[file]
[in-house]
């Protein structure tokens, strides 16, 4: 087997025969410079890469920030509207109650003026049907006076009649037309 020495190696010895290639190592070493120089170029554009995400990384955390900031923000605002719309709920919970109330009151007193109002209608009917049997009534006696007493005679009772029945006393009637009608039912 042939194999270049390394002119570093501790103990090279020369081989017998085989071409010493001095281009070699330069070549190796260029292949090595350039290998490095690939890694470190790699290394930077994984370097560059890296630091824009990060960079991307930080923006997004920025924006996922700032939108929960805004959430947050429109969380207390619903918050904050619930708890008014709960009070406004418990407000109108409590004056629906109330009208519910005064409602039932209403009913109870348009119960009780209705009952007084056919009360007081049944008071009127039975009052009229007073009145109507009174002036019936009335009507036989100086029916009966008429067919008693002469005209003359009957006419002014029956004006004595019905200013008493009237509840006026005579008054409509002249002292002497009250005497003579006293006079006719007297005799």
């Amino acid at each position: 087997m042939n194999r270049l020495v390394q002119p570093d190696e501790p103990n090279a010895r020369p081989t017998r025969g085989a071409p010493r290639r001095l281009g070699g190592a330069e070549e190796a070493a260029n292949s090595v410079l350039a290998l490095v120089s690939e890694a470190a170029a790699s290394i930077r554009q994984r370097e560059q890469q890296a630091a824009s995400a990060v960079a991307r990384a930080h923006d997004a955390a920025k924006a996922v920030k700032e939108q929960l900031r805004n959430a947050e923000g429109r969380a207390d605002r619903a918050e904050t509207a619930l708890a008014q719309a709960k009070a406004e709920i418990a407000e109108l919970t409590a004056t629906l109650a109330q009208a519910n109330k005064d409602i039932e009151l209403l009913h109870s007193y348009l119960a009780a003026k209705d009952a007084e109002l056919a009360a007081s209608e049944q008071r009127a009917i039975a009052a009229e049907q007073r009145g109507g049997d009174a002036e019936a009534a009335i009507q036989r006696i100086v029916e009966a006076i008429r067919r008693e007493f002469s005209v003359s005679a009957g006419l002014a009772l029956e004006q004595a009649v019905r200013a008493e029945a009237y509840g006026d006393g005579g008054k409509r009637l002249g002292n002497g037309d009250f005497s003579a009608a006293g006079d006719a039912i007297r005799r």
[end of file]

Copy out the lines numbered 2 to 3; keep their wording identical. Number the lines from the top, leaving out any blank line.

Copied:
């Protein structure tokens, strides 16, 4: 087997025969410079890469920030509207109650003026049907006076009649037309 020495190696010895290639190592070493120089170029554009995400990384955390900031923000605002719309709920919970109330009151007193109002209608009917049997009534006696007493005679009772029945006393009637009608039912 042939194999270049390394002119570093501790103990090279020369081989017998085989071409010493001095281009070699330069070549190796260029292949090595350039290998490095690939890694470190790699290394930077994984370097560059890296630091824009990060960079991307930080923006997004920025924006996922700032939108929960805004959430947050429109969380207390619903918050904050619930708890008014709960009070406004418990407000109108409590004056629906109330009208519910005064409602039932209403009913109870348009119960009780209705009952007084056919009360007081049944008071009127039975009052009229007073009145109507009174002036019936009335009507036989100086029916009966008429067919008693002469005209003359009957006419002014029956004006004595019905200013008493009237509840006026005579008054409509002249002292002497009250005497003579006293006079006719007297005799």
């Amino acid at each position: 087997m042939n194999r270049l020495v390394q002119p570093d190696e501790p103990n090279a010895r020369p081989t017998r025969g085989a071409p010493r290639r001095l281009g070699g190592a330069e070549e190796a070493a260029n292949s090595v410079l350039a290998l490095v120089s690939e890694a470190a170029a790699s290394i930077r554009q994984r370097e560059q890469q890296a630091a824009s995400a990060v960079a991307r990384a930080h923006d997004a955390a920025k924006a996922v920030k700032e939108q929960l900031r805004n959430a947050e923000g429109r969380a207390d605002r619903a918050e904050t509207a619930l708890a008014q719309a709960k009070a406004e709920i418990a407000e109108l919970t409590a004056t629906l109650a109330q009208a519910n109330k005064d409602i039932e009151l209403l009913h109870s007193y348009l119960a009780a003026k209705d009952a007084e109002l056919a009360a007081s209608e049944q008071r009127a009917i039975a009052a009229e049907q007073r009145g109507g049997d009174a002036e019936a009534a009335i009507q036989r006696i100086v029916e009966a006076i008429r067919r008693e007493f002469s005209v003359s005679a009957g006419l002014a009772l029956e004006q004595a009649v019905r200013a008493e029945a009237y509840g006026d006393g005579g008054k409509r009637l002249g002292n002497g037309d009250f005497s003579a009608a006293g006079d006719a039912i007297r005799r």